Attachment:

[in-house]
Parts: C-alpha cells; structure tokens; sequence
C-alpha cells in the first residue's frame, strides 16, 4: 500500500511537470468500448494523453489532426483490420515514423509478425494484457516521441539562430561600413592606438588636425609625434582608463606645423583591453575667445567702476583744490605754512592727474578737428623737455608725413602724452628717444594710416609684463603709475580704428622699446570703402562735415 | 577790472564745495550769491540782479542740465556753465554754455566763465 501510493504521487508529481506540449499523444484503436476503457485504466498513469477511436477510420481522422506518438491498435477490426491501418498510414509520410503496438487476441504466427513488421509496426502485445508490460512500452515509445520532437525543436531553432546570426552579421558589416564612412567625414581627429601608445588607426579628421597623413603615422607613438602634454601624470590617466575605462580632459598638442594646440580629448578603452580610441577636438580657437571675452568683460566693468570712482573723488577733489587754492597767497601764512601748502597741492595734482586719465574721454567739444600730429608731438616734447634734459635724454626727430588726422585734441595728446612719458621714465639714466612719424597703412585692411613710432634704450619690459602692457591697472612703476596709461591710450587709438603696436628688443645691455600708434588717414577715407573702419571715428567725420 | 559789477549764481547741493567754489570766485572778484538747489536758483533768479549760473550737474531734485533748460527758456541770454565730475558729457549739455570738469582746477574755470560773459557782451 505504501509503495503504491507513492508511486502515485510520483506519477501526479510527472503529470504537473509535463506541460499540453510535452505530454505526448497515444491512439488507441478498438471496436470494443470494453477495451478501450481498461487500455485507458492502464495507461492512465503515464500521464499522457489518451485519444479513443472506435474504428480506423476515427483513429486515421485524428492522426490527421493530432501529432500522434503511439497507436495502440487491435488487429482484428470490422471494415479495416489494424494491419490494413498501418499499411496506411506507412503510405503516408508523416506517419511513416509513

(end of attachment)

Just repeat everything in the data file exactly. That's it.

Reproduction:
[in-house]
Parts: C-alpha cells; structure tokens; sequence
C-alpha cells in the first residue's frame, strides 16, 4: 500500500511537470468500448494523453489532426483490420515514423509478425494484457516521441539562430561600413592606438588636425609625434582608463606645423583591453575667445567702476583744490605754512592727474578737428623737455608725413602724452628717444594710416609684463603709475580704428622699446570703402562735415 | 577790472564745495550769491540782479542740465556753465554754455566763465 501510493504521487508529481506540449499523444484503436476503457485504466498513469477511436477510420481522422506518438491498435477490426491501418498510414509520410503496438487476441504466427513488421509496426502485445508490460512500452515509445520532437525543436531553432546570426552579421558589416564612412567625414581627429601608445588607426579628421597623413603615422607613438602634454601624470590617466575605462580632459598638442594646440580629448578603452580610441577636438580657437571675452568683460566693468570712482573723488577733489587754492597767497601764512601748502597741492595734482586719465574721454567739444600730429608731438616734447634734459635724454626727430588726422585734441595728446612719458621714465639714466612719424597703412585692411613710432634704450619690459602692457591697472612703476596709461591710450587709438603696436628688443645691455600708434588717414577715407573702419571715428567725420 | 559789477549764481547741493567754489570766485572778484538747489536758483533768479549760473550737474531734485533748460527758456541770454565730475558729457549739455570738469582746477574755470560773459557782451 505504501509503495503504491507513492508511486502515485510520483506519477501526479510527472503529470504537473509535463506541460499540453510535452505530454505526448497515444491512439488507441478498438471496436470494443470494453477495451478501450481498461487500455485507458492502464495507461492512465503515464500521464499522457489518451485519444479513443472506435474504428480506423476515427483513429486515421485524428492522426490527421493530432501529432500522434503511439497507436495502440487491435488487429482484428470490422471494415479495416489494424494491419490494413498501418499499411496506411506507412503510405503516408508523416506517419511513416509513